In this week’s Torah portion, Pinchas, an incident with the five daughters of Tzelafchad – Machla, Noa, Chagla, Milka and Tirtza – is related. Tzelafchad, an Israelite who died in the desert, had no sons. Only sons were entitled to an inheritance; therefore, the daughters of Tzelafchad were not permitted a portion in the Holy Land.
The daughters of Tzelafchad, who were all known to be righteous women, objected to the thought that their family would not have a part in the Land of Israel. They went before Moses, who presented the case to G-d. G-d said to Moses, “The daughters of Tzelafchad speak properly. You shall surely give them a possession of an inheritance among their father’s brethren” (Num. 27:7).
The above-mentioned episode is just one example in the Torah of the relationship of the Jewish women to the Land of Israel.
When the spies returned from the land of Canaan with reports of fortified cities, armies, and giants, the men decided to turn back to Egypt. But the women remained steadfast in their desire to enter the Land. Consequently, only the men of military age were punished; they were to die in the desert. The women, however, entered the Land.
Tzelafchad’s daughters were descendants of the tribe of Menashe, who had asked Moses for permission to settle on the eastern side of the Jordan. They could easily have obtained land on that side, since the land there was distributed through Moses personally. But, they were not content with such a portion. They loved the Holy Land and wanted a share in it.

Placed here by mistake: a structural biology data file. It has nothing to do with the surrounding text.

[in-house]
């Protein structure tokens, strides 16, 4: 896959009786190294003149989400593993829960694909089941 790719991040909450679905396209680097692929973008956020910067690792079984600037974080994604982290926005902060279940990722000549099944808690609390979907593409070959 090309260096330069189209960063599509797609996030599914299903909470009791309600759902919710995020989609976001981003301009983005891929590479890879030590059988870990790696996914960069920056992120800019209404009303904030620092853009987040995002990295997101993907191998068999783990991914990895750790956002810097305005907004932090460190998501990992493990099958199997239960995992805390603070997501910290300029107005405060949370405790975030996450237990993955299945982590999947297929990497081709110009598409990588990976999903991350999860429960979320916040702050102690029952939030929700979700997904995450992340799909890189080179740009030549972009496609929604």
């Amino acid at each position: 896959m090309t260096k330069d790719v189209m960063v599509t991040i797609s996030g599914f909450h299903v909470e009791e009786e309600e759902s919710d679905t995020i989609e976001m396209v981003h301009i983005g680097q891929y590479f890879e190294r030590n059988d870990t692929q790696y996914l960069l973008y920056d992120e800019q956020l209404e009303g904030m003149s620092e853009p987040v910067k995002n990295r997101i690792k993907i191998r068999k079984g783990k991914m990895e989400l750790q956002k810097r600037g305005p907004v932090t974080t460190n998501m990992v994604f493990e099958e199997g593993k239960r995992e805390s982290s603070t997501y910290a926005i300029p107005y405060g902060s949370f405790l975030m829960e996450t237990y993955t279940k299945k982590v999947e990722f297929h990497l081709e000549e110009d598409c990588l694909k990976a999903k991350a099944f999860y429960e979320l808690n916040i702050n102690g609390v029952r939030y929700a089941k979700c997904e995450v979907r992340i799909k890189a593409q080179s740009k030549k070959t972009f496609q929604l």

The task they had set for themselves was not easy. The established judicial system was comprised of judges over 50, 100, 1,000, etc. The daughters had to approach various judges, each one referring the matter to higher authorities until it was finally brought to Moses, himself.
Tzelafchad’s daughters were willing to try to overcome such a seemingly impossible and tiring obstacle to receive their portion.
This incident can serve as a lesson to us in our daily lives, too. G-d demands that we conduct our lives according to certain guidelines. Yet at the same time, He created and organized the universe in such a way that it seems to preclude proper fulfillment of our obligations of Torah study and performance of mitzvot.
But, with the right approach, we too, can merit a portion in our rightful inheritance. We must be willing to try to overcome the seemingly “impossible” obstacles, just as Tzelafchad’s daughters did. If we undertake it with the same attitude of love as Tzelafchad’s daughters, then certainly we will achieve our goal.